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Written Answers

Volume 421: debated on Thursday 20 May 2004

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Written Answers To Questions

Thursday 20 May 2004

Environment, Food And Rural Affairs

Fruit Farming

19.

To ask the Secretary of State for Environment, Food and Rural Affairs if she will make a statement on Government support for fruit farming. [174422]

Defra funds a substantial research and development programme of benefit to fruit farmers. Growers are also eligible for assistance under the England Rural Development Programme, for the first time, soft fruit will attract support as a result of CAP reform.

Fisheries

20.

To ask the Secretary of State for Environment, Food and Rural Affairs if she will make a statement on Government measures to protect fish stocks in UK waters. [174423]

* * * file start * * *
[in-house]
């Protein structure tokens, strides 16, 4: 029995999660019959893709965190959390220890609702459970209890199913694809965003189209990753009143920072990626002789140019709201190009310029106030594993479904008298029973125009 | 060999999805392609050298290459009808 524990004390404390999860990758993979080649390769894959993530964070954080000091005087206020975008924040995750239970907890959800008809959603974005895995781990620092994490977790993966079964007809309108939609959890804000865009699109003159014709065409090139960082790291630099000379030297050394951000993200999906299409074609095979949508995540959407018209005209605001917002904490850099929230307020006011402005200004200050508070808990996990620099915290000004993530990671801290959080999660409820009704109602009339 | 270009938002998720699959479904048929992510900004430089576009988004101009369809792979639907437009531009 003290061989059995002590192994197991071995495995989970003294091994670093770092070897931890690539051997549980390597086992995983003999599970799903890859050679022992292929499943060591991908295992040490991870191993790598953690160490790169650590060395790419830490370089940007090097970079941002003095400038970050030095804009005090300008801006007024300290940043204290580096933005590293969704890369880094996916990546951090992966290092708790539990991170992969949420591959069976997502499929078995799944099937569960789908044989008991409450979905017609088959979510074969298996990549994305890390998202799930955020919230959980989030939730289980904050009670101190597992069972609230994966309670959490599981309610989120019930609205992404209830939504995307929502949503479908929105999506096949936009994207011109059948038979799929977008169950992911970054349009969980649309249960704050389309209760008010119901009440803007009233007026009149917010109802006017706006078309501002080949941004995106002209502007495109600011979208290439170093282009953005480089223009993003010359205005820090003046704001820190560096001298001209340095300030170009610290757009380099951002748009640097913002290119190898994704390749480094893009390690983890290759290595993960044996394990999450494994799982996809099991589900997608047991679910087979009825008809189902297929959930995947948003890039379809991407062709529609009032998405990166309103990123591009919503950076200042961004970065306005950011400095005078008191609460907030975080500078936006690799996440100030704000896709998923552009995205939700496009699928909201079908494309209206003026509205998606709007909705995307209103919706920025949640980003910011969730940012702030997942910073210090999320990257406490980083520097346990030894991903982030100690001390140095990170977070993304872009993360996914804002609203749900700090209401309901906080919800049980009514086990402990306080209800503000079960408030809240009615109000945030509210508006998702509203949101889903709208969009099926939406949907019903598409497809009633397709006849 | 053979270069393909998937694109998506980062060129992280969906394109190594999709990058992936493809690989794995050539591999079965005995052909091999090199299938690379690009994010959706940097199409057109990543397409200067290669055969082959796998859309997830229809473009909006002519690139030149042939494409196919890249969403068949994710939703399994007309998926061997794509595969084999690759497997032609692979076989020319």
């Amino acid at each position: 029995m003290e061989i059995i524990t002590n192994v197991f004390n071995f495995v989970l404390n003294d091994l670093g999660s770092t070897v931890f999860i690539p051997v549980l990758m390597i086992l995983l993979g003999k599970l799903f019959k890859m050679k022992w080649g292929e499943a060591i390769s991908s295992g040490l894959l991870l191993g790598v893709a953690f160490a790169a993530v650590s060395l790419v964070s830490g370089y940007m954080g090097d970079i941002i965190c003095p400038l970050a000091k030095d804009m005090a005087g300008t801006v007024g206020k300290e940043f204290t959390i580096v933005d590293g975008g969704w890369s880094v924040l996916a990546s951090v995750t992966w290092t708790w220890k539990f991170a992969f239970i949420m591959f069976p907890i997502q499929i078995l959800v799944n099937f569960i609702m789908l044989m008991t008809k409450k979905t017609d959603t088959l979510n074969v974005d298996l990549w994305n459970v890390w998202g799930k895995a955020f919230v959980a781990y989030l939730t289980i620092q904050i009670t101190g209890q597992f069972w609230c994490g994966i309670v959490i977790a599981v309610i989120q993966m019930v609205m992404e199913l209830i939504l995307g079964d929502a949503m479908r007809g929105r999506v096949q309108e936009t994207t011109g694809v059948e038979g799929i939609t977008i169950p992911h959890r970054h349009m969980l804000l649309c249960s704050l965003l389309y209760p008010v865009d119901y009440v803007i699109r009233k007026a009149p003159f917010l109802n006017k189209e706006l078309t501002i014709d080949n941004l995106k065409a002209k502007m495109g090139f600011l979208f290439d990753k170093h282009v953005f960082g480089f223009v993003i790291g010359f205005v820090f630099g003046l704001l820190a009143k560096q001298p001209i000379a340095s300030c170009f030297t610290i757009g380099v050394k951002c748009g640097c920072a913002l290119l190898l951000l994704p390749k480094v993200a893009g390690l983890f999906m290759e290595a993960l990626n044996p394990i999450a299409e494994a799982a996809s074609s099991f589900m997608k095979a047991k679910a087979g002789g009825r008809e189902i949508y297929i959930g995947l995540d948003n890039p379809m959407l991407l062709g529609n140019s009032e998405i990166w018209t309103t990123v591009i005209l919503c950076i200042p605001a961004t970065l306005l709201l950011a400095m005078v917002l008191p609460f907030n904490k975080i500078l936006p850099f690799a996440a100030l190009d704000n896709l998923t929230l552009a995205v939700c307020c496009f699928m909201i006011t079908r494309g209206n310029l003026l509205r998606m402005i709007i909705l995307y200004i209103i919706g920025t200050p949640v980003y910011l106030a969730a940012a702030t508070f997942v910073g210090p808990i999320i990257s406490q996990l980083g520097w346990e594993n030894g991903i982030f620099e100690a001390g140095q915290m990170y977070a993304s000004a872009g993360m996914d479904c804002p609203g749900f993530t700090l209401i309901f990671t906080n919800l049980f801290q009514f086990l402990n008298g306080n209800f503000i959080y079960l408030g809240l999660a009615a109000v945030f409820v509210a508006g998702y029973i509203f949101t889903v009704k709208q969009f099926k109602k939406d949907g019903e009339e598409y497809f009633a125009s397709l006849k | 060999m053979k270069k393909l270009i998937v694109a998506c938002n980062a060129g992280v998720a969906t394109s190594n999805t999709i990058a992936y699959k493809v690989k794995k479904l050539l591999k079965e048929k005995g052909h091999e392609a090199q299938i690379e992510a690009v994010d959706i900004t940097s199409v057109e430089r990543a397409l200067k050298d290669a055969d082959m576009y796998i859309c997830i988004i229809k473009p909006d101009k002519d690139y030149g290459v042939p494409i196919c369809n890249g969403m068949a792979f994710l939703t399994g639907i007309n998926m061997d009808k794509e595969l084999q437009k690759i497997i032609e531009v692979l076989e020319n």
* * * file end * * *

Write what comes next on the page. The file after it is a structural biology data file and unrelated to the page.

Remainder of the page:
There are a range of national and EU measures to protect stocks in our waters. The Prime Minister's Strategy Unit has made far-reaching recommendations for further measures. We are studying the report and will respond fully by the end of the year.

Egg Regulations

To ask the Secretary of State for Environment, Food and Rural Affairs what representations she has received from small-scale egg producers about recent changes to regulations, including those about egg stamping; and if she will make a statement. [174414]

Defra has received an estimated 3,150 inquiries on the Registration of Laying Flocks Order and the Egg Marketing Regulations—by far the majority of these inquiries were from producers wanting to know how to comply with the changes.

Air Quality

To ask the Secretary of State for Environment, Food and Rural affairs if she will make a statement on (a) urban and (b) rural air quality in 2003. [174406]

The Government's annual Air Quality Headline Indicator, published on 28 April 2004, estimates: